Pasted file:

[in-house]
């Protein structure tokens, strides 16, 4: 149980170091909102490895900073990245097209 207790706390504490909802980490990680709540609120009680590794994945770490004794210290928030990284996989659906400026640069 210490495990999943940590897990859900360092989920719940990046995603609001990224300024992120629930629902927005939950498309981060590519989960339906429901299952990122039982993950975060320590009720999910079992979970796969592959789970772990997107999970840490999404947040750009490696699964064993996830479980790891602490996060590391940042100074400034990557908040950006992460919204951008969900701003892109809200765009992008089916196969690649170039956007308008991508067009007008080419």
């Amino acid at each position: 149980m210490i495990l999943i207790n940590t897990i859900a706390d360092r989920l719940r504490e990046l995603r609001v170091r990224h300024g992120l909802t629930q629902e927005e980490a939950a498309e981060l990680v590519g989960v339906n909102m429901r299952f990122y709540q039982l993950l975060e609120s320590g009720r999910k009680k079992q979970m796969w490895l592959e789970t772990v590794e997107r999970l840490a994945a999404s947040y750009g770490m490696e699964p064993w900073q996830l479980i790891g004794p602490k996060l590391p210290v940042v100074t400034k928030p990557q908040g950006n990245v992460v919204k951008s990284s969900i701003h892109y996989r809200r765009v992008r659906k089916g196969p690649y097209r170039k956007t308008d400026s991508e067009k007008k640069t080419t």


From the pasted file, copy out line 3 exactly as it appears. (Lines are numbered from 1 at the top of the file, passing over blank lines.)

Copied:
């Amino acid at each position: 149980m210490i495990l999943i207790n940590t897990i859900a706390d360092r989920l719940r504490e990046l995603r609001v170091r990224h300024g992120l909802t629930q629902e927005e980490a939950a498309e981060l990680v590519g989960v339906n909102m429901r299952f990122y709540q039982l993950l975060e609120s320590g009720r999910k009680k079992q979970m796969w490895l592959e789970t772990v590794e997107r999970l840490a994945a999404s947040y750009g770490m490696e699964p064993w900073q996830l479980i790891g004794p602490k996060l590391p210290v940042v100074t400034k928030p990557q908040g950006n990245v992460v919204k951008s990284s969900i701003h892109y996989r809200r765009v992008r659906k089916g196969p690649y097209r170039k956007t308008d400026s991508e067009k007008k640069t080419t």